The tech industry has always been a bellwether of progress and with it, the ability of governments, educators and recruiters to keep pace with its changing demands. It’s interesting to remember the days when tech jobs were being decimated. Twenty years ago, Silicon Valley was laying off high tech workers in their thousands. This wasn’t a declining industry. As Wired reported at the time, this was a changing industry, one that had contended with a dotcom boom and bust period and was re-emerging into a decade that would see companies such as Skype, Facebook, Spotify and YouTube launch. The tech industry was not in crisis but in a constant state of flux, re-inventing and demanding new skills to enable innovation.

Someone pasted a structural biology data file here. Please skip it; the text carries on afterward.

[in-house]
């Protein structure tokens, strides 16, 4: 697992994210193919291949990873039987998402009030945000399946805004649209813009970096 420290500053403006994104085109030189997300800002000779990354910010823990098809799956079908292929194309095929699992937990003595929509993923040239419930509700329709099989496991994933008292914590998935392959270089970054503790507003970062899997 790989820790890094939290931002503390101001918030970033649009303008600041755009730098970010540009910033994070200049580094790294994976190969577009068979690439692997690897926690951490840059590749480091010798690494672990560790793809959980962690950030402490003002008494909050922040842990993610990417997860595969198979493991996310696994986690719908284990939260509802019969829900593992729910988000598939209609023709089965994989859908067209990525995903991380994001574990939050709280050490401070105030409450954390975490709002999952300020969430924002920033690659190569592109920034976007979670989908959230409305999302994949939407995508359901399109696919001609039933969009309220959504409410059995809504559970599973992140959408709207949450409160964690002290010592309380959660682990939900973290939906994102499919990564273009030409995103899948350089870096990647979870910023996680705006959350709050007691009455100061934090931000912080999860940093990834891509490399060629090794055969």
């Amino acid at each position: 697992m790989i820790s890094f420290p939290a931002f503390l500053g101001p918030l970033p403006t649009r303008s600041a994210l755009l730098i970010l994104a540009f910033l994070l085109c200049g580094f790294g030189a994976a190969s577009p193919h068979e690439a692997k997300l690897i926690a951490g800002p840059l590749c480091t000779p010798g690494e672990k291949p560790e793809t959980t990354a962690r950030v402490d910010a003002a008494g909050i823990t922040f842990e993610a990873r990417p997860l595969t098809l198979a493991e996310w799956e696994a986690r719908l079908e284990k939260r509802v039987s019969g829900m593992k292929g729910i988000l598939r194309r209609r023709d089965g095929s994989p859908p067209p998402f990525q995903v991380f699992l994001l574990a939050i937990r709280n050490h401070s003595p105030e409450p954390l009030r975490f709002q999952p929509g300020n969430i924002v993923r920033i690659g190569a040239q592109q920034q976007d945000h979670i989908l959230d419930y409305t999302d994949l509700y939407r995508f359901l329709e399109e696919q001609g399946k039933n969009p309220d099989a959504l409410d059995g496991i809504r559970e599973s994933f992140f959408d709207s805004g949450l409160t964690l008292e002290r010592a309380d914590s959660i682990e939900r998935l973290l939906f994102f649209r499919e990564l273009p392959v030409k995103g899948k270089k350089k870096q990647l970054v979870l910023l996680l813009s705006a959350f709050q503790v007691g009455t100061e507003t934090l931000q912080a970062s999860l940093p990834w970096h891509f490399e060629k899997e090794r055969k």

The best way to think about that is to consider the jobs that didn’t really exist in the early 2000s. Front end developers, UX designers, BI developers, cloud architects, data scientists; all have become specialist areas of work, where skills have evolved rapidly and demanded on-going learning. According to research by Gartner, 29% of the skills that were present in an average job posting in 2018 will be obsolete this year. So, we have a market, where demand for skills is growing and evolving rapidly and seemingly, a smaller pool of relevant candidates with the required skills to do those jobs.